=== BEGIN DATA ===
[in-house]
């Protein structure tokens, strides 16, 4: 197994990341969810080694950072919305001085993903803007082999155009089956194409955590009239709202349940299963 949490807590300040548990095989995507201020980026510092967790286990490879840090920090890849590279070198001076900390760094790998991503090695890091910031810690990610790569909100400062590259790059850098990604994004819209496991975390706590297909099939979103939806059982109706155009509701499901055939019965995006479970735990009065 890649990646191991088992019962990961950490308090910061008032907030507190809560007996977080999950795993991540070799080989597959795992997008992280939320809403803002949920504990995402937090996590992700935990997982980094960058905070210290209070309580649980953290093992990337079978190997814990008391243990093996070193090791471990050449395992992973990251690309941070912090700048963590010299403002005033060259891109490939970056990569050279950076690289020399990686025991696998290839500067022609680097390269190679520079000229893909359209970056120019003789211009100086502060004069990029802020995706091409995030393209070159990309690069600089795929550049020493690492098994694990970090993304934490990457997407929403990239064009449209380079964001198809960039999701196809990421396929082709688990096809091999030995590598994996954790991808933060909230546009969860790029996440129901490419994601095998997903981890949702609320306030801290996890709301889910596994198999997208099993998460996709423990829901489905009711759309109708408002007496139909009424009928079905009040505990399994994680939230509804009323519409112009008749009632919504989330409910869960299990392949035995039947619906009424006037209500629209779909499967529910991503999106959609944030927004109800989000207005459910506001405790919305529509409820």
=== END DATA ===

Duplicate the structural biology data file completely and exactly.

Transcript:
[in-house]
């Protein structure tokens, strides 16, 4: 197994990341969810080694950072919305001085993903803007082999155009089956194409955590009239709202349940299963 949490807590300040548990095989995507201020980026510092967790286990490879840090920090890849590279070198001076900390760094790998991503090695890091910031810690990610790569909100400062590259790059850098990604994004819209496991975390706590297909099939979103939806059982109706155009509701499901055939019965995006479970735990009065 890649990646191991088992019962990961950490308090910061008032907030507190809560007996977080999950795993991540070799080989597959795992997008992280939320809403803002949920504990995402937090996590992700935990997982980094960058905070210290209070309580649980953290093992990337079978190997814990008391243990093996070193090791471990050449395992992973990251690309941070912090700048963590010299403002005033060259891109490939970056990569050279950076690289020399990686025991696998290839500067022609680097390269190679520079000229893909359209970056120019003789211009100086502060004069990029802020995706091409995030393209070159990309690069600089795929550049020493690492098994694990970090993304934490990457997407929403990239064009449209380079964001198809960039999701196809990421396929082709688990096809091999030995590598994996954790991808933060909230546009969860790029996440129901490419994601095998997903981890949702609320306030801290996890709301889910596994198999997208099993998460996709423990829901489905009711759309109708408002007496139909009424009928079905009040505990399994994680939230509804009323519409112009008749009632919504989330409910869960299990392949035995039947619906009424006037209500629209779909499967529910991503999106959609944030927004109800989000207005459910506001405790919305529509409820």